Chairmen Deutch, Castro, Bera Demand Answers from Trump Administration on Saudi Arabia Nuclear Program
Rep. Ted Deutch (D-FL), Chairman of the House Foreign Affairs Subcommittee on the Middle East, North Africa, and International Terrorism, Rep. Joaquin Castro (D-TX), Vice Chair of the House Foreign Affairs Committee and Chairman of its Oversight and Investigations Subcommittee, and Rep. Ami Bera (D-CA), Chairman of the House Foreign Affairs Subcommittee on Asia, the Pacific and Nonproliferation, sent Secretary of State Michael Pompeo a letter demanding information on recent revelations about Saudi Arabia’s nuclear program and the State Department’s response to it.
Recent media reports indicate that China secretly helped Saudi Arabia build a yellowcake processing plant, which is essential to produce nuclear fuel that can be used in nuclear weapons or nuclear power plants, although most countries with power plants, including the United States, do not produce their own fuel.
Saudi leaders have stated their intent to acquire nuclear weapons or the ability to make them quickly if Iran develops its own nuclear bombs. These new reports follow earlier revelations that China built Saudi Arabia a factory to produce ballistic missiles, which are capable of launching nuclear weapons.
According to The New York Times, the U.S. intelligence community is taking Saudi Arabia’s interest in nuclear weapons capabilities seriously, as are U.S. allies like Israel. However, consistent with President Trump’s unconditional backing of the Saudi government, the White House is reportedly “unperturbed” by Saudi Arabia and China’s nuclear cooperation.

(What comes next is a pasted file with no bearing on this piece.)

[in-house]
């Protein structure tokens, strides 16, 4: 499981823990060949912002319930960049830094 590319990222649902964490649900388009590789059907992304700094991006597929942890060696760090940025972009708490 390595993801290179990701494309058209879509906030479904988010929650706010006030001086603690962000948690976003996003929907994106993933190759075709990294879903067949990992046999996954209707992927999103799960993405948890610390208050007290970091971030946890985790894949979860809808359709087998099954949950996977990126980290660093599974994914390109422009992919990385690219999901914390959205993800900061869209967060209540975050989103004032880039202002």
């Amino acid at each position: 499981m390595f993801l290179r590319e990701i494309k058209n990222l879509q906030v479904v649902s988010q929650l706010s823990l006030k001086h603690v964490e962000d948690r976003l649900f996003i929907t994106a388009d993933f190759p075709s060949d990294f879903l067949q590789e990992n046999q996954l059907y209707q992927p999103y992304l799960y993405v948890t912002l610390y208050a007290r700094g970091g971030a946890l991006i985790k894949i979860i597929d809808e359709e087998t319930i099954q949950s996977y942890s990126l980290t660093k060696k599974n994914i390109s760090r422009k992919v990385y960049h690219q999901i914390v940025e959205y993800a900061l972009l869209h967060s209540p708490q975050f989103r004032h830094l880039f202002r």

“Nuclear weapons proliferation in the Middle East would be profoundly destabilizing and threaten U.S. interests and allies,” said Chairman Deutch. “The United States must ensure that any new nuclear programs are placed under strict, verifiable international monitoring and restrictions. We expect the Administration to hold Saudi Arabia accountable and prevent the spread of nuclear weapons in the Middle East.”
“From the McMahon Act of 1947 to the Nuclear Non-Proliferation Act of 1978, Congress has often served as this country’s moral compass in preventing the spread of nuclear weapons,” said Chairman Castro. “With President Trump unwilling to admit his massive bet on the Saudi government has produced one disaster after another, it’s up to Congress to take the lead in stopping Saudi Arabia from getting the world’s most dangerous weapons.”
“Two years ago, I secured a commitment from Secretary of Energy Perry that the administration would push Saudi Arabia to be a regional leader in upholding the strongest nuclear nonproliferation standards,” said Chairman Bera. “I would hope that our administration’s position is still to encourage Saudi Arabia commit to the ‘gold standard’ and sign the Additional Protocol. These actions have taken on increased importance in light of Saudi Arabia’s nuclear and ballistic missile cooperation with China.”
In their letter, Chairmen Castro, Bera, and Deutch ask Secretary Pompeo about the State Department’s response to Chinese-Saudi nuclear and ballistic missile cooperation. They also ask Secretary Pompeo whether Saudi Arabia has given assurances that it will place its nuclear facilities under widely accepted international safeguards and if the State Department is committed to preventing Saudi Arabia from acquiring additional facilities needed to produce nuclear fuel. Finally, the letter requests a briefing for members of Congress to further consider the issue.
You can read the full letter here.